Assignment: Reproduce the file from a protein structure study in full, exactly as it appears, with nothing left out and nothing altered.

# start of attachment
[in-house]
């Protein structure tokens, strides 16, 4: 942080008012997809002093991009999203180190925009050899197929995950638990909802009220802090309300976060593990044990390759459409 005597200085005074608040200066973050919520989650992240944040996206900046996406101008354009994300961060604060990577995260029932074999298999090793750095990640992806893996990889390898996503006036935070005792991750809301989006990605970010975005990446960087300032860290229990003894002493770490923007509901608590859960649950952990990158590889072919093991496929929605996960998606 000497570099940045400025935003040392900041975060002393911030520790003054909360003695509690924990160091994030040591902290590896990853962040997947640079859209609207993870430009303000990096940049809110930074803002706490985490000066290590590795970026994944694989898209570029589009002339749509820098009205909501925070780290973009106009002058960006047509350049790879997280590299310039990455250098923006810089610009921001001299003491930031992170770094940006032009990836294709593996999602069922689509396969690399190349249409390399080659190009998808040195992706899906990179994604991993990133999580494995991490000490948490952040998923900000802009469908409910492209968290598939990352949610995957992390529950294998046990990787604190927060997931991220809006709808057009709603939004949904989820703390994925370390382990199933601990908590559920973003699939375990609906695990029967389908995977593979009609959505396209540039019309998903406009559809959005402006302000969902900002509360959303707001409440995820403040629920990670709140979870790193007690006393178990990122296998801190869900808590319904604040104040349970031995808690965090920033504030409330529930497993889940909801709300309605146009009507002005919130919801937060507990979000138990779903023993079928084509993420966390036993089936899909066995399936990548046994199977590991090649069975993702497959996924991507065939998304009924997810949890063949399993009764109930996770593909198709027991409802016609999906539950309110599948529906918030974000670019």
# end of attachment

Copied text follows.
[in-house]
């Protein structure tokens, strides 16, 4: 942080008012997809002093991009999203180190925009050899197929995950638990909802009220802090309300976060593990044990390759459409 005597200085005074608040200066973050919520989650992240944040996206900046996406101008354009994300961060604060990577995260029932074999298999090793750095990640992806893996990889390898996503006036935070005792991750809301989006990605970010975005990446960087300032860290229990003894002493770490923007509901608590859960649950952990990158590889072919093991496929929605996960998606 000497570099940045400025935003040392900041975060002393911030520790003054909360003695509690924990160091994030040591902290590896990853962040997947640079859209609207993870430009303000990096940049809110930074803002706490985490000066290590590795970026994944694989898209570029589009002339749509820098009205909501925070780290973009106009002058960006047509350049790879997280590299310039990455250098923006810089610009921001001299003491930031992170770094940006032009990836294709593996999602069922689509396969690399190349249409390399080659190009998808040195992706899906990179994604991993990133999580494995991490000490948490952040998923900000802009469908409910492209968290598939990352949610995957992390529950294998046990990787604190927060997931991220809006709808057009709603939004949904989820703390994925370390382990199933601990908590559920973003699939375990609906695990029967389908995977593979009609959505396209540039019309998903406009559809959005402006302000969902900002509360959303707001409440995820403040629920990670709140979870790193007690006393178990990122296998801190869900808590319904604040104040349970031995808690965090920033504030409330529930497993889940909801709300309605146009009507002005919130919801937060507990979000138990779903023993079928084509993420966390036993089936899909066995399936990548046994199977590991090649069975993702497959996924991507065939998304009924997810949890063949399993009764109930996770593909198709027991409802016609999906539950309110599948529906918030974000670019």